So I, too, had my siesta and returned to the office at 5. The official I’d met earlier was at the entrance and asked me to follow him to one of the offices upstairs. There I found about a dozen people, the alcalde – a much more elegant title than mayor – two councillors, an officer of the famed and once-dreaded Civil Guard and several more official-looking people. A table at the side had been set up with bottles of cava, mineral water and fruit juice, along with a tray of snacks. I recall little triangles of manchego cheese and some crackers with boquerones, the unsalted marinated anchovies that cheer every Spanish bar with their presence.

The official spoke for about three to four minutes in Spanish about how everyone would be witnessing a signature so that this Canadian pilgrim could vote in his country’s election (correcting him on Canadian federalism would have been unnecessary and invidious at this point). The alcalde would preside and sign in the presence of the two councillors, one a socialist and the other of the Partido Popular, for balance he said (this elicited some laughter), and the Civil Guard was there to keep order, as it was their role at election time (much more laughter, as a difficult past was on the mind of all). The guard was a tall and striking dark blonde and armed with an automatic pistol, so I nodded in acknowledgment for one is always polite to those with sidearms.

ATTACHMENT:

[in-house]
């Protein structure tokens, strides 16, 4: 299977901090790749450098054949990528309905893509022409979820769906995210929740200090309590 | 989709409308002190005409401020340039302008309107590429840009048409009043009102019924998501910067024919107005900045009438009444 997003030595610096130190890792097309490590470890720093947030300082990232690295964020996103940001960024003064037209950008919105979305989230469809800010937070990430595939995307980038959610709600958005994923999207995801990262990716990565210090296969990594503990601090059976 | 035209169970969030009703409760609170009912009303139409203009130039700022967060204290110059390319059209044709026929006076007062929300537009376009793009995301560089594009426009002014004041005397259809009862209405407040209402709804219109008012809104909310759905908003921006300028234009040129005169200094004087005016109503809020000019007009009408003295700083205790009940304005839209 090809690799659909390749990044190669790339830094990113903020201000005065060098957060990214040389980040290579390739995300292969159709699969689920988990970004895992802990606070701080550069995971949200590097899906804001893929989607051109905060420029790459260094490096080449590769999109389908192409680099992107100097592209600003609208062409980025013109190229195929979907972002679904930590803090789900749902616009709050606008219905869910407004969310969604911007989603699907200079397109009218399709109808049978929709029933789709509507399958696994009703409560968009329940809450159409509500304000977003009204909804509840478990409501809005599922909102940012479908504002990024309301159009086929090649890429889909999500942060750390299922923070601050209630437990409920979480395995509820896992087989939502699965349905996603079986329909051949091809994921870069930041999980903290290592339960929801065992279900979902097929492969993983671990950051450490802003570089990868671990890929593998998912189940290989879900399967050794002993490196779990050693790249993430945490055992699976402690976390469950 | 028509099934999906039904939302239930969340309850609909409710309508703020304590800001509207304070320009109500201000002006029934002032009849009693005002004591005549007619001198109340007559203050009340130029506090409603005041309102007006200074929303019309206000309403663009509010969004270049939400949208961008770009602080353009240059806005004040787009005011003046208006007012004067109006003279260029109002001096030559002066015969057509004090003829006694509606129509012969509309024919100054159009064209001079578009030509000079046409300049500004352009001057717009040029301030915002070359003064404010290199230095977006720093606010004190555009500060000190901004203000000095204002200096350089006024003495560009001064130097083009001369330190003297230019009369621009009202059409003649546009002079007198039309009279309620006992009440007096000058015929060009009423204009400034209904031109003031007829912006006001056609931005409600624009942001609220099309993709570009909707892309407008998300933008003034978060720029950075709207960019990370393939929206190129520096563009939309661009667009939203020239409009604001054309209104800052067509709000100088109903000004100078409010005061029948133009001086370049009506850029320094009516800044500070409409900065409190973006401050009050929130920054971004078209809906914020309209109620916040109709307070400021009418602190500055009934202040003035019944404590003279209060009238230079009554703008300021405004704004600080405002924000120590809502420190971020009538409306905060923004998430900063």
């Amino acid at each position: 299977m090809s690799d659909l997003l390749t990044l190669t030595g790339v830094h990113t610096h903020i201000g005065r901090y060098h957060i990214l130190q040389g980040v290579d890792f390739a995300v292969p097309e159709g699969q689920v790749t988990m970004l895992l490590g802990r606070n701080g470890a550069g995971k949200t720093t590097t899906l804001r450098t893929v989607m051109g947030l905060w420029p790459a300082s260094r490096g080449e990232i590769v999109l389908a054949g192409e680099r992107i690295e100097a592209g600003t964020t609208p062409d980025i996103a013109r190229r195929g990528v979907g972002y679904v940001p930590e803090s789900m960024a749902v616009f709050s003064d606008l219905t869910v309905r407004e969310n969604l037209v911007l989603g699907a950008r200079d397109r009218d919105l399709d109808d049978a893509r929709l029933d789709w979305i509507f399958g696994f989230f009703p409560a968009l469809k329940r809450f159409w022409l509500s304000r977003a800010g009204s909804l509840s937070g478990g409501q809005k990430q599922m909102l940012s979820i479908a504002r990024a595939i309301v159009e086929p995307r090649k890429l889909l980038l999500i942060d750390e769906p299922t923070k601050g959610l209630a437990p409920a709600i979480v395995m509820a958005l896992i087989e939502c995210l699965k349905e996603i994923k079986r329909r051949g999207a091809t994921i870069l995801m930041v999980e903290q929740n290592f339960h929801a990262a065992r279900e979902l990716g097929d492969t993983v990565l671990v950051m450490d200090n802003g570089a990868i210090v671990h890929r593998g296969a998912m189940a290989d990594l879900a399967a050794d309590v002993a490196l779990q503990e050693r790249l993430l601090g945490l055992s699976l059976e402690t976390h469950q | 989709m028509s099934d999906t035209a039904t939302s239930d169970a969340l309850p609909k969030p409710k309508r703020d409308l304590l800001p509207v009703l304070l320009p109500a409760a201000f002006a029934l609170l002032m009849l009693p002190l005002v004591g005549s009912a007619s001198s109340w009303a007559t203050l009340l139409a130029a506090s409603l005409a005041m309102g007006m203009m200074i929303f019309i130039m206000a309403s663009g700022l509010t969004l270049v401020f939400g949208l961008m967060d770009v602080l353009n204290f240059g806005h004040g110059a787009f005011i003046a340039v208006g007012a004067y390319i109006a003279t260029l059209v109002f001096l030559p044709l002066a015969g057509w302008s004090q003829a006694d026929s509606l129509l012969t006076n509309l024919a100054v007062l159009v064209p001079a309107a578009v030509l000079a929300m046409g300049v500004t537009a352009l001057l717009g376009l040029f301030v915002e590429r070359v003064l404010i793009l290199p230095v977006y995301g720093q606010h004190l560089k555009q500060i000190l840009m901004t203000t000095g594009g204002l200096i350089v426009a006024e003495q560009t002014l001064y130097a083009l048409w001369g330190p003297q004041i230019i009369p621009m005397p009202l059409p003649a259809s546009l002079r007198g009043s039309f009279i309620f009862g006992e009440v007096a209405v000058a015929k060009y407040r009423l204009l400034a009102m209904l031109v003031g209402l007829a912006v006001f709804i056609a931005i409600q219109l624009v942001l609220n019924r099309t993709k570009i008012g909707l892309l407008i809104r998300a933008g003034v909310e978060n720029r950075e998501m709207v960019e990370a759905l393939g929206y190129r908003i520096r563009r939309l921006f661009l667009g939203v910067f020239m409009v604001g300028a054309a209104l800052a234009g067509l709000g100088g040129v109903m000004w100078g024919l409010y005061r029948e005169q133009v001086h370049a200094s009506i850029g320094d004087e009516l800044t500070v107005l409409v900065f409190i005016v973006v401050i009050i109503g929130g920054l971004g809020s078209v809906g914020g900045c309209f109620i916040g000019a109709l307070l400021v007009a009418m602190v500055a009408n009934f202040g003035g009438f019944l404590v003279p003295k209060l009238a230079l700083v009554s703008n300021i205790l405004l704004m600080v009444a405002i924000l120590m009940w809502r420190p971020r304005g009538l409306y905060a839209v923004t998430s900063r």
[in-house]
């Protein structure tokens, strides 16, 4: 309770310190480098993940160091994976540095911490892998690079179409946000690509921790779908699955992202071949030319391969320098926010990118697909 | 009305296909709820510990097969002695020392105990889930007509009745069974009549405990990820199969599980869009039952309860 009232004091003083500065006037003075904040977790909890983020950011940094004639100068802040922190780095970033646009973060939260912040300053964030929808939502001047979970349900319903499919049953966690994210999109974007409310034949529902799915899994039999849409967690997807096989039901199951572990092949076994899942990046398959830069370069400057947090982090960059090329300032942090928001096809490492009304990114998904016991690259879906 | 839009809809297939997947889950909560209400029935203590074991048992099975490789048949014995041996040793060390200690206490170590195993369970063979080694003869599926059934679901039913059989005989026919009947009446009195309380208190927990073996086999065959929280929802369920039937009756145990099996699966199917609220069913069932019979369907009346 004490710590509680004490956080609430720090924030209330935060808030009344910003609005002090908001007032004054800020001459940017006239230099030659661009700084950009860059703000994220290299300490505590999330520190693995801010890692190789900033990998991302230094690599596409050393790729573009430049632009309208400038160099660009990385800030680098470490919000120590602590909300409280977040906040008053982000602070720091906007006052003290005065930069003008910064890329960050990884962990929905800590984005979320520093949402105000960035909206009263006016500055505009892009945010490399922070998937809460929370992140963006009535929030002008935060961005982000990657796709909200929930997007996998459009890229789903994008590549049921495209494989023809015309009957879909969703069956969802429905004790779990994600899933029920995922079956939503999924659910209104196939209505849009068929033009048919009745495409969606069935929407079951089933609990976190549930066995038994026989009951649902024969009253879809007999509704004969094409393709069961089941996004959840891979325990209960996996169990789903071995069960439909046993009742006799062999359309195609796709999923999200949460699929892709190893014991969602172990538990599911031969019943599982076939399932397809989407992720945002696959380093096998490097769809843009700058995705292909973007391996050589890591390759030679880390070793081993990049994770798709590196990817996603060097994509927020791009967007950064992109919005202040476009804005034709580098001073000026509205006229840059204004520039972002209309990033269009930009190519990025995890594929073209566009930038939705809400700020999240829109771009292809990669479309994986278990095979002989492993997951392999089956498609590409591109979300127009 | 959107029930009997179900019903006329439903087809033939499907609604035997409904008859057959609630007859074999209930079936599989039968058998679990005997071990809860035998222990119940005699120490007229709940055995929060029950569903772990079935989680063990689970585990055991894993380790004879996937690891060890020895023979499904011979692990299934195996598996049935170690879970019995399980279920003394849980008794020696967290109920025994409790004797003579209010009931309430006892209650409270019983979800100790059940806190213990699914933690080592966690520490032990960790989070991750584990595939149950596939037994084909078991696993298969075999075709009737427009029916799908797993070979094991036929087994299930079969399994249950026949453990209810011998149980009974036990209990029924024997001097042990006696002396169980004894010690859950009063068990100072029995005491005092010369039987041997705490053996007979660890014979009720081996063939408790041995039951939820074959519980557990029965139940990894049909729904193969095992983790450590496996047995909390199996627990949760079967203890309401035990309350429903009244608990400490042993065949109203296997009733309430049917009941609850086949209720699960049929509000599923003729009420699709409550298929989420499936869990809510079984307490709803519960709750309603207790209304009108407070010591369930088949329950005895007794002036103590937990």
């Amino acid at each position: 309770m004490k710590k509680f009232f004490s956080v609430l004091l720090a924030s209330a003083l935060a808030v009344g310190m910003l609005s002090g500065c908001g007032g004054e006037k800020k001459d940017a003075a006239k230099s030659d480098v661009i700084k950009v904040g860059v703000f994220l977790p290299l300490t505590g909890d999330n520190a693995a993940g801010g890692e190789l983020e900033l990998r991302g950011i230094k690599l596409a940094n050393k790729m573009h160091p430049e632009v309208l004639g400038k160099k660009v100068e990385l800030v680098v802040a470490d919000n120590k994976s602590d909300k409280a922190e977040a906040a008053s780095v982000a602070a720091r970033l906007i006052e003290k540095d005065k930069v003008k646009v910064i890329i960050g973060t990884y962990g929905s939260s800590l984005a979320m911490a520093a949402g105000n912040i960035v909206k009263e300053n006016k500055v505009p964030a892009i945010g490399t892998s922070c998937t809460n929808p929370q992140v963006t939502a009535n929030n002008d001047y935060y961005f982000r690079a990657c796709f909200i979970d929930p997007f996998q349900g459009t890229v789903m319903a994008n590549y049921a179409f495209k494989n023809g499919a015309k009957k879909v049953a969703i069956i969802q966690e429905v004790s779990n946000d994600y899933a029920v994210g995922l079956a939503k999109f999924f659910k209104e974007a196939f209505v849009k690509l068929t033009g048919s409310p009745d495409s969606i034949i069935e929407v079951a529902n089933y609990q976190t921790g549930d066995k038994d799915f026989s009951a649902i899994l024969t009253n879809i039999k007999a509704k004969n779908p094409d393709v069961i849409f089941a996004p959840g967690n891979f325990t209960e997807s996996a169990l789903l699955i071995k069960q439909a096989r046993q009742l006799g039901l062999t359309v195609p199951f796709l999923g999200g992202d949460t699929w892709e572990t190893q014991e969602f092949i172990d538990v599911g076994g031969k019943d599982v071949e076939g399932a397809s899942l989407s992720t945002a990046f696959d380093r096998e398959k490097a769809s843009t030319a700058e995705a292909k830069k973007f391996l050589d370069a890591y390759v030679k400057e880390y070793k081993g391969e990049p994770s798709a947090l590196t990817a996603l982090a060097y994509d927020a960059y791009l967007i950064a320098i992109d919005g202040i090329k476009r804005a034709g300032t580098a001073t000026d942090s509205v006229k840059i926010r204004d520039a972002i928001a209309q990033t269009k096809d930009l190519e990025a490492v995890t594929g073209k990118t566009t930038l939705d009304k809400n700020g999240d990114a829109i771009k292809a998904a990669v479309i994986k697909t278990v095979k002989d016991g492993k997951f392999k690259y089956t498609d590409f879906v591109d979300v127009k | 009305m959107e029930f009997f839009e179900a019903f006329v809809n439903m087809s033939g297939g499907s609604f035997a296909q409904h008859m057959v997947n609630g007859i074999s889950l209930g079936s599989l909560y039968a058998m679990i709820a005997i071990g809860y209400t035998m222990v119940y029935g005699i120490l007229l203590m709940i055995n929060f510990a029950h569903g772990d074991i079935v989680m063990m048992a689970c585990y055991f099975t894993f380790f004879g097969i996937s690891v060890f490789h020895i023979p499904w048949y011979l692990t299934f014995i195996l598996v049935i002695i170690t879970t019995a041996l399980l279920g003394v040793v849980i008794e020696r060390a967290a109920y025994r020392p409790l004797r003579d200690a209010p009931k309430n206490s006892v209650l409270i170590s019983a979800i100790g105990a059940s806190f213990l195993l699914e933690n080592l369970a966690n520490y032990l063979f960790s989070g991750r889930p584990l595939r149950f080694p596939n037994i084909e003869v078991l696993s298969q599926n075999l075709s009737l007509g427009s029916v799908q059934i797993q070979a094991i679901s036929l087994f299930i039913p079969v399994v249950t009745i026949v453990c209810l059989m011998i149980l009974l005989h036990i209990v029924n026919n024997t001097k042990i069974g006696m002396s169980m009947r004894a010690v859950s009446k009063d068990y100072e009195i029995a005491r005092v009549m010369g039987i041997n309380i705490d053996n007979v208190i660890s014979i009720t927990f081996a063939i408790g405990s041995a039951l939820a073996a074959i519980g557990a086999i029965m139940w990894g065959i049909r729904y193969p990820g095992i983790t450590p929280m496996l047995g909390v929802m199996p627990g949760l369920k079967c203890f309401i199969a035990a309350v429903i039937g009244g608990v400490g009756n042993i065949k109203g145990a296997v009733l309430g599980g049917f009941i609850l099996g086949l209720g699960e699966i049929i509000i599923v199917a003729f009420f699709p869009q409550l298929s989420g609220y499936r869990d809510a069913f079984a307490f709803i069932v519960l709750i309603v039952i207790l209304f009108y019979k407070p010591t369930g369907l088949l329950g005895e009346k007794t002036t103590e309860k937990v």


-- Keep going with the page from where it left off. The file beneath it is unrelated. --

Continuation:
The alcalde motioned me to the table, where I signed the proxy authority. He signed as the witness and the seal, or sello, of the town was applied. The two councillors signed to witness his signature and applied their party sellos. The civic guard then opened her sello holster and applied her sello to signify that all had been done in order, without disruption. There was applause. As I looked about to better understand what was going on, the alcalde began to speak in clunky but comprehensible French (because that’s what all Canadians speak, right?). He said they were grateful that they had been privileged to assist me in voting for, as everybody present knew, it was not long ago that they lived in a country where the vote meant nothing. Ruling ourselves was not to be taken for granted.

I now had to offer a formal reply and I was grateful that there was no one who would criticize my use of the conditional and the imperfect in an opening clause. I expressed my thanks for the alcalde’s sentiments. There were few links between Canada and Spain, but we had built another one that day.

There came more applause and the cava was broken out. The first official I met confided to me that it had been a quiet week and he thanked me for the excuse to get the office together for a party.

God alone knows what the Elections Ontario staff thought of the well-stamped, well-sealed document that arrived back in Ottawa. Wendy enjoyed their consternation and then voted on my behalf doing, as always, the right thing.

Austin Cooke lives in Ottawa.